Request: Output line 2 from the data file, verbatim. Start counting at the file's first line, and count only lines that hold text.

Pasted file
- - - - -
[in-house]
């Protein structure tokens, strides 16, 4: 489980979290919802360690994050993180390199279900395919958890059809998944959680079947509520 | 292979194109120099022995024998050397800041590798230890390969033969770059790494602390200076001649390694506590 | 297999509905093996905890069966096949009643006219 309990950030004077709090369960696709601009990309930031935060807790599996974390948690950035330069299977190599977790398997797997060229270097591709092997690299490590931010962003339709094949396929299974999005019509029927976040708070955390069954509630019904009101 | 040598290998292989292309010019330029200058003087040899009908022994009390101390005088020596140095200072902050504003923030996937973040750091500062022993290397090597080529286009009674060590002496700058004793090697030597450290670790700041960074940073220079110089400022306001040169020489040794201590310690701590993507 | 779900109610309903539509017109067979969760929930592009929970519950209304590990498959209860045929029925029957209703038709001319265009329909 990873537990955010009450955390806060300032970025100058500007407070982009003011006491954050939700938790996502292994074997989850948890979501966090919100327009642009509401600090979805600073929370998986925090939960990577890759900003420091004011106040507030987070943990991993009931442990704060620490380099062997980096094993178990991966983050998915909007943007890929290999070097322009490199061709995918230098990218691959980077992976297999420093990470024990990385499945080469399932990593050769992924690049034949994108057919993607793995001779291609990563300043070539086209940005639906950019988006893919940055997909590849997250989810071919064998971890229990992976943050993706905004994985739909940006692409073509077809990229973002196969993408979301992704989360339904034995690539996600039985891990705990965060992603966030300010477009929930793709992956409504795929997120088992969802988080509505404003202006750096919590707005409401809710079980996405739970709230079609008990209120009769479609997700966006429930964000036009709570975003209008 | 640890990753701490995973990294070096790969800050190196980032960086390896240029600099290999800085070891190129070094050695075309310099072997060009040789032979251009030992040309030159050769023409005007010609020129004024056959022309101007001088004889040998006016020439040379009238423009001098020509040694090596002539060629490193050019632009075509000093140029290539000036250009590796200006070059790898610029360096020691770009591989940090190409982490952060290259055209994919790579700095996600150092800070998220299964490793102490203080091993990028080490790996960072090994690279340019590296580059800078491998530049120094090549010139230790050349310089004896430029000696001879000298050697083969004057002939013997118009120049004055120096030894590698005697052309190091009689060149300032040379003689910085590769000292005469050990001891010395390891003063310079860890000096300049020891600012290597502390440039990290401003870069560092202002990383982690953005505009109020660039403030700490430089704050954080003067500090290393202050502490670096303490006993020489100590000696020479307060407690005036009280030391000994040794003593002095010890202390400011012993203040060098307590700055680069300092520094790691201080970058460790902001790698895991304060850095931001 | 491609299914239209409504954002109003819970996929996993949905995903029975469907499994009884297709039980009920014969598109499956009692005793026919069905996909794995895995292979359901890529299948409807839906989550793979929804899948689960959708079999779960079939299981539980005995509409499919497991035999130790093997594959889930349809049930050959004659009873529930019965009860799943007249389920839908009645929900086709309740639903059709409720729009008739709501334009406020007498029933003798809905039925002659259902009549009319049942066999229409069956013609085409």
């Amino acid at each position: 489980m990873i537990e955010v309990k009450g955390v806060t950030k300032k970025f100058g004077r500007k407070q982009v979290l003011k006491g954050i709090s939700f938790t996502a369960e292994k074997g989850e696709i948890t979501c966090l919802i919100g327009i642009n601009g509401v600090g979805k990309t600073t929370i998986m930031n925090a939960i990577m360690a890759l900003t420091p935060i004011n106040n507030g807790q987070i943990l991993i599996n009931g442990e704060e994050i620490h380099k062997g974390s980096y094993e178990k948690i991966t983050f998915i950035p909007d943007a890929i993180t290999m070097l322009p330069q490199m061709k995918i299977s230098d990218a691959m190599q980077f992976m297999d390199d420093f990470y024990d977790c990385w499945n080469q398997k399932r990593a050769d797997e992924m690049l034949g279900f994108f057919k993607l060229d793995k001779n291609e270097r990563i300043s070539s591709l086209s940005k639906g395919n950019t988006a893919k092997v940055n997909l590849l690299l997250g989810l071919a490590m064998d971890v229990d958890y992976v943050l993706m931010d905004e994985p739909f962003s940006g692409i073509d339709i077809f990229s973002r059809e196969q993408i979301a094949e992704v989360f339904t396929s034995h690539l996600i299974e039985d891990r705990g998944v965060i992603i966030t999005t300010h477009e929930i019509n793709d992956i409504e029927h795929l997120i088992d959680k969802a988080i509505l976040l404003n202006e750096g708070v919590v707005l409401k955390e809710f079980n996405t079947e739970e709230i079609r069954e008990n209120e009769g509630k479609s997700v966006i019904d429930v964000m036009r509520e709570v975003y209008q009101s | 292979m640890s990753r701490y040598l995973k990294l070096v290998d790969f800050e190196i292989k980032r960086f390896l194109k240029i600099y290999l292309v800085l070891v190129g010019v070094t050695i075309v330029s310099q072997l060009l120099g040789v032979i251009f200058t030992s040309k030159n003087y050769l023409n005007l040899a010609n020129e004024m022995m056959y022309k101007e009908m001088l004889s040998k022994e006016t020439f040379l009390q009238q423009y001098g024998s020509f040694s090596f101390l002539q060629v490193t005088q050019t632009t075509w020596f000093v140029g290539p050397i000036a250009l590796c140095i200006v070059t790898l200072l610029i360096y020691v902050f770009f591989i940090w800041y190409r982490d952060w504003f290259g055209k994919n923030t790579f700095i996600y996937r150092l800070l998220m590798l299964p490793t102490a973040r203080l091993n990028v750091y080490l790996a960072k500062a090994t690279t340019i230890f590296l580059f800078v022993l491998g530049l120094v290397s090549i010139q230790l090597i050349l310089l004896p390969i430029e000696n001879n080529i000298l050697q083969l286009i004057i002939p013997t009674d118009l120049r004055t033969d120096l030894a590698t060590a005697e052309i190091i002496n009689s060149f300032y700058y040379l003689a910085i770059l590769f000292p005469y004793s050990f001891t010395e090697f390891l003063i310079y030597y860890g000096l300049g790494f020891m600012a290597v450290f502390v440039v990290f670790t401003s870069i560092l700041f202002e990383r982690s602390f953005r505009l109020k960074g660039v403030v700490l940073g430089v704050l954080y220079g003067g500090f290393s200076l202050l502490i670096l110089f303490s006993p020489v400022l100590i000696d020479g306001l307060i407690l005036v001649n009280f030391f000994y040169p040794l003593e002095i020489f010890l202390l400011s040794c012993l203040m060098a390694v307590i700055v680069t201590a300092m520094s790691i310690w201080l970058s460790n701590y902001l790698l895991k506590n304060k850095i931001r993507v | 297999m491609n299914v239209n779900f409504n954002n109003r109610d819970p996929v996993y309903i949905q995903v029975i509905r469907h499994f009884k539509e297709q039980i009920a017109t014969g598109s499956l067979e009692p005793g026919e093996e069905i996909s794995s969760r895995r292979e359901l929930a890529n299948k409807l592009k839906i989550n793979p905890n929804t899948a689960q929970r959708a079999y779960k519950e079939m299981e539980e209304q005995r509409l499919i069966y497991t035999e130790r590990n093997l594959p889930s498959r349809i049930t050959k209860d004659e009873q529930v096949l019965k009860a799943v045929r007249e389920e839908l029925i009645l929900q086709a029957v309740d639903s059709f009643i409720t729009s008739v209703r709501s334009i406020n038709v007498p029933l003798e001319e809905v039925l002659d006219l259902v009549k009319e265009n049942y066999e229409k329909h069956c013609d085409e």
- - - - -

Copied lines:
């Protein structure tokens, strides 16, 4: 489980979290919802360690994050993180390199279900395919958890059809998944959680079947509520 | 292979194109120099022995024998050397800041590798230890390969033969770059790494602390200076001649390694506590 | 297999509905093996905890069966096949009643006219 309990950030004077709090369960696709601009990309930031935060807790599996974390948690950035330069299977190599977790398997797997060229270097591709092997690299490590931010962003339709094949396929299974999005019509029927976040708070955390069954509630019904009101 | 040598290998292989292309010019330029200058003087040899009908022994009390101390005088020596140095200072902050504003923030996937973040750091500062022993290397090597080529286009009674060590002496700058004793090697030597450290670790700041960074940073220079110089400022306001040169020489040794201590310690701590993507 | 779900109610309903539509017109067979969760929930592009929970519950209304590990498959209860045929029925029957209703038709001319265009329909 990873537990955010009450955390806060300032970025100058500007407070982009003011006491954050939700938790996502292994074997989850948890979501966090919100327009642009509401600090979805600073929370998986925090939960990577890759900003420091004011106040507030987070943990991993009931442990704060620490380099062997980096094993178990991966983050998915909007943007890929290999070097322009490199061709995918230098990218691959980077992976297999420093990470024990990385499945080469399932990593050769992924690049034949994108057919993607793995001779291609990563300043070539086209940005639906950019988006893919940055997909590849997250989810071919064998971890229990992976943050993706905004994985739909940006692409073509077809990229973002196969993408979301992704989360339904034995690539996600039985891990705990965060992603966030300010477009929930793709992956409504795929997120088992969802988080509505404003202006750096919590707005409401809710079980996405739970709230079609008990209120009769479609997700966006429930964000036009709570975003209008 | 640890990753701490995973990294070096790969800050190196980032960086390896240029600099290999800085070891190129070094050695075309310099072997060009040789032979251009030992040309030159050769023409005007010609020129004024056959022309101007001088004889040998006016020439040379009238423009001098020509040694090596002539060629490193050019632009075509000093140029290539000036250009590796200006070059790898610029360096020691770009591989940090190409982490952060290259055209994919790579700095996600150092800070998220299964490793102490203080091993990028080490790996960072090994690279340019590296580059800078491998530049120094090549010139230790050349310089004896430029000696001879000298050697083969004057002939013997118009120049004055120096030894590698005697052309190091009689060149300032040379003689910085590769000292005469050990001891010395390891003063310079860890000096300049020891600012290597502390440039990290401003870069560092202002990383982690953005505009109020660039403030700490430089704050954080003067500090290393202050502490670096303490006993020489100590000696020479307060407690005036009280030391000994040794003593002095010890202390400011012993203040060098307590700055680069300092520094790691201080970058460790902001790698895991304060850095931001 | 491609299914239209409504954002109003819970996929996993949905995903029975469907499994009884297709039980009920014969598109499956009692005793026919069905996909794995895995292979359901890529299948409807839906989550793979929804899948689960959708079999779960079939299981539980005995509409499919497991035999130790093997594959889930349809049930050959004659009873529930019965009860799943007249389920839908009645929900086709309740639903059709409720729009008739709501334009406020007498029933003798809905039925002659259902009549009319049942066999229409069956013609085409």